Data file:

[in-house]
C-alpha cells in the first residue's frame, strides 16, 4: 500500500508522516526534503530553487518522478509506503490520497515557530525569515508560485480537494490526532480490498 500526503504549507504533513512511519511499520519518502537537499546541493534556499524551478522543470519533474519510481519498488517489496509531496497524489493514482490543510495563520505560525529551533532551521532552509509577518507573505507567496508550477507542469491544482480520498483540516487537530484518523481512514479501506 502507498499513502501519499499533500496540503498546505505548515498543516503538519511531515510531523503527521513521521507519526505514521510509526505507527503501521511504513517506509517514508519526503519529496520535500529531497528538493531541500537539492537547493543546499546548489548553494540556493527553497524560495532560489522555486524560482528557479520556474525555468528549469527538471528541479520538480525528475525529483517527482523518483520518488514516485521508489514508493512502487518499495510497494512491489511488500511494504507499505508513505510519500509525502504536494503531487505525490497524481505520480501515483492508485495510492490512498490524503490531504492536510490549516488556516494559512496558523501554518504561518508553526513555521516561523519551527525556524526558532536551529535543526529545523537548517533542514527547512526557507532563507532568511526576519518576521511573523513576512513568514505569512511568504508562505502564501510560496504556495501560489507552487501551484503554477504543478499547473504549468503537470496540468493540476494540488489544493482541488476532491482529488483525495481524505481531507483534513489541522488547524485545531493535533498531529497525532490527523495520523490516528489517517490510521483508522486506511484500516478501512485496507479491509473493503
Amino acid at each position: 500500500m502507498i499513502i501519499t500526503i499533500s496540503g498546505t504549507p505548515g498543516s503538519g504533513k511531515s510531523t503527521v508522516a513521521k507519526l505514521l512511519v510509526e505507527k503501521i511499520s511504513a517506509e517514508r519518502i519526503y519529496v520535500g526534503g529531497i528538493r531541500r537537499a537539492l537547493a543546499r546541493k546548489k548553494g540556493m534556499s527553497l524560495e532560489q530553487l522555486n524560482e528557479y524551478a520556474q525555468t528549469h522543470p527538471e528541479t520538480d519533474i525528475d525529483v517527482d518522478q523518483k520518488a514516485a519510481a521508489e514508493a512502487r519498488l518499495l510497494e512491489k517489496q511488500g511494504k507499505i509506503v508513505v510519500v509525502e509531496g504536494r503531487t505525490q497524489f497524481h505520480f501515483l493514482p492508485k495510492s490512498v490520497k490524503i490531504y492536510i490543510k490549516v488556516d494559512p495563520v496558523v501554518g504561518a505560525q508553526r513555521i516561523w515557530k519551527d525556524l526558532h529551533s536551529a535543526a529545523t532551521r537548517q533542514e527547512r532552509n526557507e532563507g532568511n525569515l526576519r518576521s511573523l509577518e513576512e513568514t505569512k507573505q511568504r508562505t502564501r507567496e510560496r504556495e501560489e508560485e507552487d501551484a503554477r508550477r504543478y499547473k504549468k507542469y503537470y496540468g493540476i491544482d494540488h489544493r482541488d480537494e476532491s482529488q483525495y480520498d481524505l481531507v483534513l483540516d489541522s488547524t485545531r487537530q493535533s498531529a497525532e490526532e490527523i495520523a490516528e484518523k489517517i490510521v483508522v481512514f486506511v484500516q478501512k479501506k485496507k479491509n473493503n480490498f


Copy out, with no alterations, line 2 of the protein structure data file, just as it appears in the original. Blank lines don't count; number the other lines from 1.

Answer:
C-alpha cells in the first residue's frame, strides 16, 4: 500500500508522516526534503530553487518522478509506503490520497515557530525569515508560485480537494490526532480490498 500526503504549507504533513512511519511499520519518502537537499546541493534556499524551478522543470519533474519510481519498488517489496509531496497524489493514482490543510495563520505560525529551533532551521532552509509577518507573505507567496508550477507542469491544482480520498483540516487537530484518523481512514479501506 502507498499513502501519499499533500496540503498546505505548515498543516503538519511531515510531523503527521513521521507519526505514521510509526505507527503501521511504513517506509517514508519526503519529496520535500529531497528538493531541500537539492537547493543546499546548489548553494540556493527553497524560495532560489522555486524560482528557479520556474525555468528549469527538471528541479520538480525528475525529483517527482523518483520518488514516485521508489514508493512502487518499495510497494512491489511488500511494504507499505508513505510519500509525502504536494503531487505525490497524481505520480501515483492508485495510492490512498490524503490531504492536510490549516488556516494559512496558523501554518504561518508553526513555521516561523519551527525556524526558532536551529535543526529545523537548517533542514527547512526557507532563507532568511526576519518576521511573523513576512513568514505569512511568504508562505502564501510560496504556495501560489507552487501551484503554477504543478499547473504549468503537470496540468493540476494540488489544493482541488476532491482529488483525495481524505481531507483534513489541522488547524485545531493535533498531529497525532490527523495520523490516528489517517490510521483508522486506511484500516478501512485496507479491509473493503